How to Cut Carbon Arrows: A Step-By-Step Guide

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Carbon arrows are becoming more and more popular in the hunting world. They are lightweight, durable, and accurate, which makes them a great choice for many shooters. They can be a little tricky to cut properly, which means you might need some help with the process.

In this blog post, we will walk you through the process of how to cut carbon arrows so that you get the best results possible. Keep reading to learn more.

What Are Carbon Arrows?

how to cut carbon arrows

Carbon arrows are made from, you guessed it, carbon fiber. This material is also used in other high-end products (like racing bikes and Formula One cars) because it is incredibly strong and lightweight. 

Carbon arrows are also designed to be very stiff, which makes them more accurate than other types of arrows. One downside to carbon arrows is that they can be more difficult to cut than other materials. 

This is because carbon fibers can splinter if they are not cut correctly. However, don’t let this discourage you from using carbon fiber arrows. With a little bit of practice, you will be able to cut them perfectly every time.

How to Cut Carbon Arrows

Now that you know a little bit more about carbon arrows, let’s walk you through the process of how to cut them.

What you’ll need:

  • A cut-off saw or chop saw
  • A cutting disc
  • A ruler or tape measure
  • A sturdy flat surface
  • Sandpaper
  • Fletching jig
  • Gloves, protective eyewear (safety glasses), and a dust mask

Here is a step-by-step process for cutting your carbon arrows:

The first thing you will need is a good quality arrow saw. This type of saw is designed specifically for cutting arrows and will help to prevent the carbon fibers from splintering.

Getting the right measurements is an essential part of this process. For a lot of carbon arrows, you will want to measure from the back of the point to the start of the nock groove. This is typically about 29 inches for adult arrows. Leave a margin for error when taking the measurements.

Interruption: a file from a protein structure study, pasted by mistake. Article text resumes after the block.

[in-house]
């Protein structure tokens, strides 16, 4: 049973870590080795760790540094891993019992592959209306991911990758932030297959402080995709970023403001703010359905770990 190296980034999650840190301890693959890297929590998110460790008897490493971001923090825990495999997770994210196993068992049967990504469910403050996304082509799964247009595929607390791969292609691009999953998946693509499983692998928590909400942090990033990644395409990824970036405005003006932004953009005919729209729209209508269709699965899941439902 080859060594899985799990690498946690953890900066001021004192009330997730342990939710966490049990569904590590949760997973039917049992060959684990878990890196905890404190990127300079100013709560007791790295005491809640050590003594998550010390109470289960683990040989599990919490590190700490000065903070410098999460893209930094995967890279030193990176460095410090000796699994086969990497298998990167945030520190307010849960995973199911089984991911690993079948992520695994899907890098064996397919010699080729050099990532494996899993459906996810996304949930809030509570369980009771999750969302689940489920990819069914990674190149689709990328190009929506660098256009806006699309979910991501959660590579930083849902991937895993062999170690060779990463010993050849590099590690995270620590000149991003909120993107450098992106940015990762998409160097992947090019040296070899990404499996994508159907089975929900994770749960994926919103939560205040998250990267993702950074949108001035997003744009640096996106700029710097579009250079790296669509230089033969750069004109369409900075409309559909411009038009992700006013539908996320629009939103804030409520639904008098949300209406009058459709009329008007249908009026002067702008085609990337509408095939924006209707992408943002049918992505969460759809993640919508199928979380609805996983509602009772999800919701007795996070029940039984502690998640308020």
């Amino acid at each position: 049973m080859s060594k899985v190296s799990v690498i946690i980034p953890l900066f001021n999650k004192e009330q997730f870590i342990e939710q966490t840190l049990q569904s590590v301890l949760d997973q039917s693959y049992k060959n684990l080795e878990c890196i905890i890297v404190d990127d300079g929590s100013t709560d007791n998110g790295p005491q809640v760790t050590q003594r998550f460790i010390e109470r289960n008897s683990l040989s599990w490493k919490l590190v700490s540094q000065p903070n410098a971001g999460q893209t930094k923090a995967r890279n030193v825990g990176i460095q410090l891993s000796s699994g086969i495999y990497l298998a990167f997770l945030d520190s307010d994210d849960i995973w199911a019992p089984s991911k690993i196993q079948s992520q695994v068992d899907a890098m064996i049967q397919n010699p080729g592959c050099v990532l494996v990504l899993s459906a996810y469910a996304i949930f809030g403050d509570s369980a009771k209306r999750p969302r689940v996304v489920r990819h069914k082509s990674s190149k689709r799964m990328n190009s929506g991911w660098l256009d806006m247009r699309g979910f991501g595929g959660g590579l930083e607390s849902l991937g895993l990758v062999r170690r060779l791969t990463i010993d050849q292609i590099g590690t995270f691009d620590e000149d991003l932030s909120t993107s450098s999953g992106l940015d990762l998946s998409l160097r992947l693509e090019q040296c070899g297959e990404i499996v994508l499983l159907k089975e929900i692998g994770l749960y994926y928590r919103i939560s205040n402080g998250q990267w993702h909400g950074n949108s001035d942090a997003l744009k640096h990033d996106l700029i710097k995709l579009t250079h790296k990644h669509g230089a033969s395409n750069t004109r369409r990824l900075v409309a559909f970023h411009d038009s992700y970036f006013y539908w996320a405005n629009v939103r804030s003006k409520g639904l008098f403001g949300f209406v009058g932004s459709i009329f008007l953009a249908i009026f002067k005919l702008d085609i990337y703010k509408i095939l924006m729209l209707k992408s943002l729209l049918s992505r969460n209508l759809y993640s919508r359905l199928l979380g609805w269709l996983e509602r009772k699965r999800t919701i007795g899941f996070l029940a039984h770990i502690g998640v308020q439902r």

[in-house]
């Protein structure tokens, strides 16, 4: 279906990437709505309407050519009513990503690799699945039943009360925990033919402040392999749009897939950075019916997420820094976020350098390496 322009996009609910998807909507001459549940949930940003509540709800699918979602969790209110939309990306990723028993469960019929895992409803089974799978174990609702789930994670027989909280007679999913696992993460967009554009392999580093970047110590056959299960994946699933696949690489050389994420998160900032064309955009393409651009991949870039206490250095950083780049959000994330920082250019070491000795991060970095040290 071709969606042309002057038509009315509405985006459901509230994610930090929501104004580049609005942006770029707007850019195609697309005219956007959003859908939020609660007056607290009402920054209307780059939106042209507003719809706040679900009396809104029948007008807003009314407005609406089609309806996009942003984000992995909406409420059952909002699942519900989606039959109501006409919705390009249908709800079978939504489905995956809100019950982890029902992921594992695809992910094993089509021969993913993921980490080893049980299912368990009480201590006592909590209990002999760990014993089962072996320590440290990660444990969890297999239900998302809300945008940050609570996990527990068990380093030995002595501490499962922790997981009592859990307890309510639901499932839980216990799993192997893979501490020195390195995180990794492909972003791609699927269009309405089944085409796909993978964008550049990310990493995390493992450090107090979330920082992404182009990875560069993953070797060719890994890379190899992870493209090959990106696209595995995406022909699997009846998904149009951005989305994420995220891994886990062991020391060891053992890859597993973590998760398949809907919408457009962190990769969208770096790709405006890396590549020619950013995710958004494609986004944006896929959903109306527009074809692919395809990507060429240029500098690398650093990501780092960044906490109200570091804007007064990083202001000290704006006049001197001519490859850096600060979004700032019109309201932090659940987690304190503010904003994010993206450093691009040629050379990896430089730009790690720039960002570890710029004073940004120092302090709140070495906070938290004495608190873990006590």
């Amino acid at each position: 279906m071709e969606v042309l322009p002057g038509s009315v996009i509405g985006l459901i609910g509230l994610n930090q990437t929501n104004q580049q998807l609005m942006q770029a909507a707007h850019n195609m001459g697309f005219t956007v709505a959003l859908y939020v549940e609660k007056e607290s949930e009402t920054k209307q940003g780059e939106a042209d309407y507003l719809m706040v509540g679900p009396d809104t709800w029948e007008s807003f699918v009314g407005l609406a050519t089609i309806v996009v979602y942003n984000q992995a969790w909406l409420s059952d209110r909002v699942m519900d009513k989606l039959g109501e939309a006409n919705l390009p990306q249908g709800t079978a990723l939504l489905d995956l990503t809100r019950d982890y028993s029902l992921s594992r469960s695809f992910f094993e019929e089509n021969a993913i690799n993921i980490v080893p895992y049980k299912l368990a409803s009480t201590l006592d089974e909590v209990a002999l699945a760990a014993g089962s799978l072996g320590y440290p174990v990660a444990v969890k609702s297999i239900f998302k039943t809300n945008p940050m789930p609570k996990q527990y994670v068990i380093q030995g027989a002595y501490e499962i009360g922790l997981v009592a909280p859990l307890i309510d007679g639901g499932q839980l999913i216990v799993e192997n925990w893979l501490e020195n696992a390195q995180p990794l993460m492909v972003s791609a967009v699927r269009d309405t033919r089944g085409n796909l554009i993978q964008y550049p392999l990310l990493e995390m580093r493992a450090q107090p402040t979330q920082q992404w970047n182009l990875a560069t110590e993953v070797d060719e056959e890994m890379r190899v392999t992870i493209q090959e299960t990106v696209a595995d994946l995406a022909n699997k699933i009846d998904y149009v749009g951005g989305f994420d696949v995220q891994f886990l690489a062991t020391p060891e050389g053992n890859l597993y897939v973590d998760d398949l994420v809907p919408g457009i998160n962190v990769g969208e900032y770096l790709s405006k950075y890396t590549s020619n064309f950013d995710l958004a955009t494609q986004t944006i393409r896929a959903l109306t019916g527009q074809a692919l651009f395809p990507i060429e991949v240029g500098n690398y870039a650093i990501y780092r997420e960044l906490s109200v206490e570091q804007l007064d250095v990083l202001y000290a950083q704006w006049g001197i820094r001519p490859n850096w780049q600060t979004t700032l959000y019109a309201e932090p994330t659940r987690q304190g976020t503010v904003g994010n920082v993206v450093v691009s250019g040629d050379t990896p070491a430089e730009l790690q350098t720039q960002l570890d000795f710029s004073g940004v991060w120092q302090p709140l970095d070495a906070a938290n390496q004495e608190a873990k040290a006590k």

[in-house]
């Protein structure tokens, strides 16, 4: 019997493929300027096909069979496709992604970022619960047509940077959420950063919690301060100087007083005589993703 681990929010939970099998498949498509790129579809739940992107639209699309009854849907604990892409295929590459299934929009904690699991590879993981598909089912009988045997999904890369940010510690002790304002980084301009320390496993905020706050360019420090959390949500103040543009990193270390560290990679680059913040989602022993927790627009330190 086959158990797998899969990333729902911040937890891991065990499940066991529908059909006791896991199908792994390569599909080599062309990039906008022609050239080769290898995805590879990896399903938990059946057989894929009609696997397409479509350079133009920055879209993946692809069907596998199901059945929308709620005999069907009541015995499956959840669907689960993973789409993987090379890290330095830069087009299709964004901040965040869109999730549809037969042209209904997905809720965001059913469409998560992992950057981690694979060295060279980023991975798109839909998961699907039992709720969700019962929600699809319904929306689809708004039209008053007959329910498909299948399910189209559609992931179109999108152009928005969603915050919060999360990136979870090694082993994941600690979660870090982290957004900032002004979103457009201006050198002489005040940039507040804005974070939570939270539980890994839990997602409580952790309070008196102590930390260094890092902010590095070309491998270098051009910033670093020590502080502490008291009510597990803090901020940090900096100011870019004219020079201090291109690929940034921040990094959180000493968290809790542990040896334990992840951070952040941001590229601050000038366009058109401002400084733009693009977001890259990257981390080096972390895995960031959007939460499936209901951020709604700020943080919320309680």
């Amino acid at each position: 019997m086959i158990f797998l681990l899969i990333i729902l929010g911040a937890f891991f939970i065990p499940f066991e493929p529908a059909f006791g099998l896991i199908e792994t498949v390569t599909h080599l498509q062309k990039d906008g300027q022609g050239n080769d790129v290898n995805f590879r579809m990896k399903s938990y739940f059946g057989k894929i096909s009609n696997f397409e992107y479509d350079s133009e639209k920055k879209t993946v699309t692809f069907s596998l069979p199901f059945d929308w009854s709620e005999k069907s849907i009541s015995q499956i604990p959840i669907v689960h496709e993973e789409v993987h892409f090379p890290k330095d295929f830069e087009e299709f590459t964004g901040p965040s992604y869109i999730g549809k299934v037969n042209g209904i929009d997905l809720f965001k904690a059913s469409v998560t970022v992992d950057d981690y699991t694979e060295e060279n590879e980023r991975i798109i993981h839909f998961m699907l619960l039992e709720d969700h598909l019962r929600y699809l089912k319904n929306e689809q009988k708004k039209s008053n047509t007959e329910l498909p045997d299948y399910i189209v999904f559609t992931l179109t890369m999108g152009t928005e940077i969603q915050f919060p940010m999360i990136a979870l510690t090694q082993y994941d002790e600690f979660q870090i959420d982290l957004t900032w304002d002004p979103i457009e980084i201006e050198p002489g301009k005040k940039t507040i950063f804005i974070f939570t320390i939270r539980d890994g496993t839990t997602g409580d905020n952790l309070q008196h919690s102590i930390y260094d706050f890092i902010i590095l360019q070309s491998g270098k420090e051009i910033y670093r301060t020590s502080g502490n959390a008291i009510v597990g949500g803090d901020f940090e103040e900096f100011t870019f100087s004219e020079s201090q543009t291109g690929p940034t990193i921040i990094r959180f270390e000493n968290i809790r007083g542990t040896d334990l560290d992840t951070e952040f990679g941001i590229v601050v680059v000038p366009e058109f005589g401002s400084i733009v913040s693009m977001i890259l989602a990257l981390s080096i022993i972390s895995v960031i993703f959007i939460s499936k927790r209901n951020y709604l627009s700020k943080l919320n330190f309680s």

Once you have your measurement, it’s time to start cutting. Place the arrow on your conductive work surface and line up the cutting disc with the mark you made. Make sure that you are wearing gloves, safety glasses, and a dust mask before you start cutting.

Next, you will need to find the right spot to make your cut. The best place to start is at the point where the arrow meets the shaft. This will give you a nice, clean cut that is less likely to cause any damage to the arrow.

Once you have found the right spot, simply line up the saw with the arrow and begin cutting. It is important to make sure that you are cutting at a slow and steady pace. If you go too fast, you run the risk of damaging the arrow. 

Once you have finished cutting the arrow, it is time to remove the fletching. The best way to do this is with a fletching jig. This tool will help to remove the fletching without damaging the arrow.

After this, you can make any required follow-up cuts and then sand down the edges of the arrow. This will help to remove any sharp edges and make sure that the ideal arrow is ready to use. You can also use sandpaper to remove any burrs that might have been left behind from the cutting process and then clean up the carbon fiber dust.

Now that you know how to cut carbon arrows, you can get started on your next project. With a little bit of practice, you will be able to perfect your technique and produce professional-looking results.

Alternative Ways To Cut Carbon Arrows

Other than using a saw to cut your arrows, you can opt to use other tools such as a file or a drill. Let’s look at these methods:

Using a File

Although this approach is quite easy to understand and straightforward, it also calls for some patience. Start by applying small, light, steady strokes to the shaft with the cutting edge or corner of a flat file. While doing this, continue to roll the shaft and consistently press down on the file.